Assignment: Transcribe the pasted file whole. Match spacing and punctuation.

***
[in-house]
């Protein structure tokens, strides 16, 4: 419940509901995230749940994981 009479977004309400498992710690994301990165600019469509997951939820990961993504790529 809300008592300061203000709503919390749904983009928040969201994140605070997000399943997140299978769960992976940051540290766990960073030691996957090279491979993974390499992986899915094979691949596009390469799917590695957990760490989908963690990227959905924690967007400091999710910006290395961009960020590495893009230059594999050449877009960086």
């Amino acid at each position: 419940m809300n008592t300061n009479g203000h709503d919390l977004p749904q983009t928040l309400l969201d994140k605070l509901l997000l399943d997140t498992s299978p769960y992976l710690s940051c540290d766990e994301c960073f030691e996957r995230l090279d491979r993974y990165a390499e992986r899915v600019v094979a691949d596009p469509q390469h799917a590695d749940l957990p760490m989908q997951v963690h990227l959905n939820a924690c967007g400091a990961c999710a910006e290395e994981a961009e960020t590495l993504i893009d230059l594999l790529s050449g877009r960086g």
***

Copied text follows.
[in-house]
């Protein structure tokens, strides 16, 4: 419940509901995230749940994981 009479977004309400498992710690994301990165600019469509997951939820990961993504790529 809300008592300061203000709503919390749904983009928040969201994140605070997000399943997140299978769960992976940051540290766990960073030691996957090279491979993974390499992986899915094979691949596009390469799917590695957990760490989908963690990227959905924690967007400091999710910006290395961009960020590495893009230059594999050449877009960086």
């Amino acid at each position: 419940m809300n008592t300061n009479g203000h709503d919390l977004p749904q983009t928040l309400l969201d994140k605070l509901l997000l399943d997140t498992s299978p769960y992976l710690s940051c540290d766990e994301c960073f030691e996957r995230l090279d491979r993974y990165a390499e992986r899915v600019v094979a691949d596009p469509q390469h799917a590695d749940l957990p760490m989908q997951v963690h990227l959905n939820a924690c967007g400091a990961c999710a910006e290395e994981a961009e960020t590495l993504i893009d230059l594999l790529s050449g877009r960086g």